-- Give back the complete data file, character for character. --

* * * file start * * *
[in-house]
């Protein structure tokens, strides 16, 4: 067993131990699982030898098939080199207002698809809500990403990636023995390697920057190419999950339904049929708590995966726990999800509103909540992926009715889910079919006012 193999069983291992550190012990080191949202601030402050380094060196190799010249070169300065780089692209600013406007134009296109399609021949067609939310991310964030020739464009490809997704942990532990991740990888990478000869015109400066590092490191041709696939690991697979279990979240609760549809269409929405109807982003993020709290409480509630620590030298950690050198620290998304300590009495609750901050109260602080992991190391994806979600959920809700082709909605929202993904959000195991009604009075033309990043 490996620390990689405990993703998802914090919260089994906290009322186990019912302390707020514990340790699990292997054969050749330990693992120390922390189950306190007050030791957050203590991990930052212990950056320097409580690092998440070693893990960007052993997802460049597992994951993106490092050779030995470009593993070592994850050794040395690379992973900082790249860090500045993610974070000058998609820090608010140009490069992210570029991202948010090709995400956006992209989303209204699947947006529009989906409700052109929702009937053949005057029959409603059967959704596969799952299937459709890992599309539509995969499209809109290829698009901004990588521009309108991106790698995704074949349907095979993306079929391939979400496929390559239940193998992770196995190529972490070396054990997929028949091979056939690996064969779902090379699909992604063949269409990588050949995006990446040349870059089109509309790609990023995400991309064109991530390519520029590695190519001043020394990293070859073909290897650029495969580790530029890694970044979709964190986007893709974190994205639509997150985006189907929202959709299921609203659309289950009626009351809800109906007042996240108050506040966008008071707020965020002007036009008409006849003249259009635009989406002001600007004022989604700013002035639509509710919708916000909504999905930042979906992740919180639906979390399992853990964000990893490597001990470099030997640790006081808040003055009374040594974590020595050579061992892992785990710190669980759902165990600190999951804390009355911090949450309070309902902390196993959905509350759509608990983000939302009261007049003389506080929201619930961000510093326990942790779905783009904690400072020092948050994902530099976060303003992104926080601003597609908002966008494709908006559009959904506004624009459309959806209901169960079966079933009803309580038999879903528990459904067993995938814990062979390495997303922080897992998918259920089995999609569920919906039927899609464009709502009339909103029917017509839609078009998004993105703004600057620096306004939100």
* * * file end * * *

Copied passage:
[in-house]
């Protein structure tokens, strides 16, 4: 067993131990699982030898098939080199207002698809809500990403990636023995390697920057190419999950339904049929708590995966726990999800509103909540992926009715889910079919006012 193999069983291992550190012990080191949202601030402050380094060196190799010249070169300065780089692209600013406007134009296109399609021949067609939310991310964030020739464009490809997704942990532990991740990888990478000869015109400066590092490191041709696939690991697979279990979240609760549809269409929405109807982003993020709290409480509630620590030298950690050198620290998304300590009495609750901050109260602080992991190391994806979600959920809700082709909605929202993904959000195991009604009075033309990043 490996620390990689405990993703998802914090919260089994906290009322186990019912302390707020514990340790699990292997054969050749330990693992120390922390189950306190007050030791957050203590991990930052212990950056320097409580690092998440070693893990960007052993997802460049597992994951993106490092050779030995470009593993070592994850050794040395690379992973900082790249860090500045993610974070000058998609820090608010140009490069992210570029991202948010090709995400956006992209989303209204699947947006529009989906409700052109929702009937053949005057029959409603059967959704596969799952299937459709890992599309539509995969499209809109290829698009901004990588521009309108991106790698995704074949349907095979993306079929391939979400496929390559239940193998992770196995190529972490070396054990997929028949091979056939690996064969779902090379699909992604063949269409990588050949995006990446040349870059089109509309790609990023995400991309064109991530390519520029590695190519001043020394990293070859073909290897650029495969580790530029890694970044979709964190986007893709974190994205639509997150985006189907929202959709299921609203659309289950009626009351809800109906007042996240108050506040966008008071707020965020002007036009008409006849003249259009635009989406002001600007004022989604700013002035639509509710919708916000909504999905930042979906992740919180639906979390399992853990964000990893490597001990470099030997640790006081808040003055009374040594974590020595050579061992892992785990710190669980759902165990600190999951804390009355911090949450309070309902902390196993959905509350759509608990983000939302009261007049003389506080929201619930961000510093326990942790779905783009904690400072020092948050994902530099976060303003992104926080601003597609908002966008494709908006559009959904506004624009459309959806209901169960079966079933009803309580038999879903528990459904067993995938814990062979390495997303922080897992998918259920089995999609569920919906039927899609464009709502009339909103029917017509839609078009998004993105703004600057620096306004939100």